small step up

Throughout history, there has always been a need to reach extra height, and in more recent centuries, to reach areas/objects around the home. We have all grabbed a chair, and used it to stand on to reach something, or to perform a task. Whether it's to reach that stash of cookies, or to clean a window etc. So obviously, standing on a chair isn't ideal, depending on upon its style, it can be bulkie and heavy. Standing on it can damage seat material, even without shoes, and if the chair has a solid wood seat (Welsh stick etc.), shoes are a good idea to stop you slipping but, your going to dirty the chair. So the obvious thing to do, is to get some sort of a dedicated step up. 

Today I see a lot of people with commercial step Ladders, you know the one's, aluminium, when you bang them against something, it scares the birds off, over a mile away. That's not to say there not useful but, the ones I've seen in the past, have been overpriced and look tacky, which may not be the case today. This coupled with my love of all things wood, and the believe that people should be able to build furniture, and accessories for there home, with there own hands, seems only logical (to me) to build a step up. 

I think, for me at least, the first thing I think of when I hear "wooden step up" is a shaker step up. This is pretty much where I took the design from. In essence, it's half of the shaker design. I would liked to have made a full shaker step up but, I needed to keep back some of the ash, for a shavehorse attachment, and the extra height isn't needed, although I'm sure sometime in the future, the extra step will be missed.

The step up is a simple functional design, which I believe to be a good piece, for a beginner, or someone transitioning into hand tools, to practice upon. I'm a big believer in making something, that can be used, instead of making a joint then throwing it in the fire pile. Who cares if the joints are gappy and wonky? As long as the piece is functional, and it also marks a starting point, which you can gauge your progress.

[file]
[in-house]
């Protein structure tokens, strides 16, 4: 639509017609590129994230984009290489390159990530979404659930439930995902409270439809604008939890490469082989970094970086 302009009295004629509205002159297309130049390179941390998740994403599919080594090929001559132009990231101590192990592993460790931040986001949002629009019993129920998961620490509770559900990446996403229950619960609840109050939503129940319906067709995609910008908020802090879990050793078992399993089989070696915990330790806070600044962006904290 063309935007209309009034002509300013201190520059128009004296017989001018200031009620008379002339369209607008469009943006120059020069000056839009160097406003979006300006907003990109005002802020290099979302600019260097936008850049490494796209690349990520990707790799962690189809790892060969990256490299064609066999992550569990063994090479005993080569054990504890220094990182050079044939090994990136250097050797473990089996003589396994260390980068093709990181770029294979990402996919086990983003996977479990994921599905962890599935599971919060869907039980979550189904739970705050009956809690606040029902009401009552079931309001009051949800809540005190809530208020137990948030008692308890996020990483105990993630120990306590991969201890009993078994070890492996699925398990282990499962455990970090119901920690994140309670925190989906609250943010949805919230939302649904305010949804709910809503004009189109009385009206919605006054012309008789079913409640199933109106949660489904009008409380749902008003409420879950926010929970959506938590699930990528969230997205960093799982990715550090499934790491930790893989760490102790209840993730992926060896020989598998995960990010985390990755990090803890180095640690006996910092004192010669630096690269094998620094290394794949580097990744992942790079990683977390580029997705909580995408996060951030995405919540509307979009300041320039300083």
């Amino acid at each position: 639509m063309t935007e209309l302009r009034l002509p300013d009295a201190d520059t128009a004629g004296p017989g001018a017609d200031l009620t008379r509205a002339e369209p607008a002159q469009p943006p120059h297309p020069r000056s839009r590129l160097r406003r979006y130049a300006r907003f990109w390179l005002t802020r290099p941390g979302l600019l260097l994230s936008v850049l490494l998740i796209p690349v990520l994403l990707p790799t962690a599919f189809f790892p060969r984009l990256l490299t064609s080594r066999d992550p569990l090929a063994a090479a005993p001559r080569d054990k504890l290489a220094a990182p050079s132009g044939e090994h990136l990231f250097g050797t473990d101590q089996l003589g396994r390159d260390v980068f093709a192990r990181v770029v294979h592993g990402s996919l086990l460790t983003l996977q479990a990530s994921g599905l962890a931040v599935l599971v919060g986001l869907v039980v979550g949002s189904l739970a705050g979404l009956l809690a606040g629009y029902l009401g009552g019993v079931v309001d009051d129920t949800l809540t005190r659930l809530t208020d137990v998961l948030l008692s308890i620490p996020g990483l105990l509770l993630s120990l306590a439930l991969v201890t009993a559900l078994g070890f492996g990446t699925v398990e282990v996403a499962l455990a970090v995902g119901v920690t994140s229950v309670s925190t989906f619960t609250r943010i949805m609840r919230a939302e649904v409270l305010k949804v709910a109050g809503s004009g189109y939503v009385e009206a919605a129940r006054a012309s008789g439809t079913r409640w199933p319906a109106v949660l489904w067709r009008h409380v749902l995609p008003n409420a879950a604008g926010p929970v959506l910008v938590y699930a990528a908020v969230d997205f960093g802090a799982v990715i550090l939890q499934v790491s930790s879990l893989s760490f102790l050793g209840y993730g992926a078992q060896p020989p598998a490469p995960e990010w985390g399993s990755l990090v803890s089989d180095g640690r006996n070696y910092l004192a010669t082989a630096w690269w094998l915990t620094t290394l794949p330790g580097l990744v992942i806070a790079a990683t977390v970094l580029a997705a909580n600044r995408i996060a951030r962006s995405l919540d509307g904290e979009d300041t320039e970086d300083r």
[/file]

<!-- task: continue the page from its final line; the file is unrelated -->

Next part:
The two sides of the step up are dovetailed, which are extremely strong on there own. I have talked and blogged about dovetail strength. I have also constructed tables, and chairs with them. I did however add a supporting back rail, which is going to help save guard, against knocks, drops and anything else it may encounter. Since this is for a friend, and there is no intention (and nor should there be), of the piece being treat like a piece of furniture, just because dovetails are present! The back rail is (in my opinion), going to extend the longevity of the piece. That coupled with the ash, and this thing is rock solid. I'd dare say you could drive a car onto the step. I opted for a half lap with a half dovetail, to fix the rail. 

The shoulders on the inside of the rail, butt against the two insides of the sides. This helps to stop racking, and the half dovetail helps to stop the joint pulling out, which in turn, keeps the shoulders in contact with the sides.

Below I've I have attached the video build, some other links, and the plans since I'm learning SketchUp! But of course the build is flexible however, what I will say is that, the taller you want to go, the wider the base must be! Happy building.


  1. This article you referred to is really helpful. I'm inspired to make one and purchase one after seeing the images you posted. You covered all the essentials keys of high-quality and good quality furnishings. Both the business and the home benefit from having furniture. If anyone want to choose high-quality and long-lasting furniture than it will be beneficial article that you shared. Value office furniture provides high-quality office furniture with best price.

  2. I really enjoyed your take on the classic step stool! It's always refreshing to see a handmade piece with character, even if it's intended for more utilitarian purposes. While dovetails are certainly impressive joints, I can see how using woodworking CNC services could be a great option for someone who wants to build a similar stool but is short on time or wants to ensure perfect joint consistency. Especially for the multiple identical cuts needed for the dovetails, CNC could be a real time-saver.


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